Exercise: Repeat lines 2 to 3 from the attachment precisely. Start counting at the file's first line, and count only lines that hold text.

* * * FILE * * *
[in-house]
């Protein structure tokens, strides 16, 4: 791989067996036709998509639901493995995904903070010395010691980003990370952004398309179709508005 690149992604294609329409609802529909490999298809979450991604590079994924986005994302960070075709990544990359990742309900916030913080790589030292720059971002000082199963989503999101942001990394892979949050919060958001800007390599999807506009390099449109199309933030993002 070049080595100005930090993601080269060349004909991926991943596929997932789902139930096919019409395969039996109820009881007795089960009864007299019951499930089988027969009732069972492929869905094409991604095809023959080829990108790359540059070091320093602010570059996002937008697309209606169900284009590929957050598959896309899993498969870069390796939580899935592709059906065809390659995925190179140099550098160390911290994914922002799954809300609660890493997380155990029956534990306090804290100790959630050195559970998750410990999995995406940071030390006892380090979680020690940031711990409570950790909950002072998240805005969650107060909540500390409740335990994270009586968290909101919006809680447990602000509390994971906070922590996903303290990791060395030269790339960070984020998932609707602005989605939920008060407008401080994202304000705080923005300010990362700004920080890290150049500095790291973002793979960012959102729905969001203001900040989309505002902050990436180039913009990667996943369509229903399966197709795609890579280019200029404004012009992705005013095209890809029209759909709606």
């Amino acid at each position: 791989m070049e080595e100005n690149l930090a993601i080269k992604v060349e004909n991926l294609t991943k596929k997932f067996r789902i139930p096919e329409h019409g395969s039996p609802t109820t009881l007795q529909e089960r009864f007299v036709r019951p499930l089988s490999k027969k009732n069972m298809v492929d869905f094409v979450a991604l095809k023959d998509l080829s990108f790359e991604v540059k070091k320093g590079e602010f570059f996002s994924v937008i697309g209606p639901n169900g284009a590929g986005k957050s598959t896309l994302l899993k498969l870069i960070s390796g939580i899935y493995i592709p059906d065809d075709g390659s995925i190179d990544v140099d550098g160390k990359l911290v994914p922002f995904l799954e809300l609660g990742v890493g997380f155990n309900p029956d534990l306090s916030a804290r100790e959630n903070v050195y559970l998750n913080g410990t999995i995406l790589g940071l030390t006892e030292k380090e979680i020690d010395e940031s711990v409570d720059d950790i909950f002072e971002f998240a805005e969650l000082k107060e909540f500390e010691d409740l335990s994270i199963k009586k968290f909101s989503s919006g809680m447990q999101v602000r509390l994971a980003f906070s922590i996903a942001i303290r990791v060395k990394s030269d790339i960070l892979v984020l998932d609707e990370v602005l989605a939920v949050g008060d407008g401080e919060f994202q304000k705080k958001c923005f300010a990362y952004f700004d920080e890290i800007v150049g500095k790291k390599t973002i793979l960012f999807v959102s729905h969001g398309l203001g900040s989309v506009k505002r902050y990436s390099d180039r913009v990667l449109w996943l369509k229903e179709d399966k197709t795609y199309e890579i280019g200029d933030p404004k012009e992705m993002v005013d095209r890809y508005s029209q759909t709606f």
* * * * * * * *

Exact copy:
């Protein structure tokens, strides 16, 4: 791989067996036709998509639901493995995904903070010395010691980003990370952004398309179709508005 690149992604294609329409609802529909490999298809979450991604590079994924986005994302960070075709990544990359990742309900916030913080790589030292720059971002000082199963989503999101942001990394892979949050919060958001800007390599999807506009390099449109199309933030993002 070049080595100005930090993601080269060349004909991926991943596929997932789902139930096919019409395969039996109820009881007795089960009864007299019951499930089988027969009732069972492929869905094409991604095809023959080829990108790359540059070091320093602010570059996002937008697309209606169900284009590929957050598959896309899993498969870069390796939580899935592709059906065809390659995925190179140099550098160390911290994914922002799954809300609660890493997380155990029956534990306090804290100790959630050195559970998750410990999995995406940071030390006892380090979680020690940031711990409570950790909950002072998240805005969650107060909540500390409740335990994270009586968290909101919006809680447990602000509390994971906070922590996903303290990791060395030269790339960070984020998932609707602005989605939920008060407008401080994202304000705080923005300010990362700004920080890290150049500095790291973002793979960012959102729905969001203001900040989309505002902050990436180039913009990667996943369509229903399966197709795609890579280019200029404004012009992705005013095209890809029209759909709606």
């Amino acid at each position: 791989m070049e080595e100005n690149l930090a993601i080269k992604v060349e004909n991926l294609t991943k596929k997932f067996r789902i139930p096919e329409h019409g395969s039996p609802t109820t009881l007795q529909e089960r009864f007299v036709r019951p499930l089988s490999k027969k009732n069972m298809v492929d869905f094409v979450a991604l095809k023959d998509l080829s990108f790359e991604v540059k070091k320093g590079e602010f570059f996002s994924v937008i697309g209606p639901n169900g284009a590929g986005k957050s598959t896309l994302l899993k498969l870069i960070s390796g939580i899935y493995i592709p059906d065809d075709g390659s995925i190179d990544v140099d550098g160390k990359l911290v994914p922002f995904l799954e809300l609660g990742v890493g997380f155990n309900p029956d534990l306090s916030a804290r100790e959630n903070v050195y559970l998750n913080g410990t999995i995406l790589g940071l030390t006892e030292k380090e979680i020690d010395e940031s711990v409570d720059d950790i909950f002072e971002f998240a805005e969650l000082k107060e909540f500390e010691d409740l335990s994270i199963k009586k968290f909101s989503s919006g809680m447990q999101v602000r509390l994971a980003f906070s922590i996903a942001i303290r990791v060395k990394s030269d790339i960070l892979v984020l998932d609707e990370v602005l989605a939920v949050g008060d407008g401080e919060f994202q304000k705080k958001c923005f300010a990362y952004f700004d920080e890290i800007v150049g500095k790291k390599t973002i793979l960012f999807v959102s729905h969001g398309l203001g900040s989309v506009k505002r902050y990436s390099d180039r913009v990667l449109w996943l369509k229903e179709d399966k197709t795609y199309e890579i280019g200029d933030p404004k012009e992705m993002v005013d095209r890809y508005s029209q759909t709606f």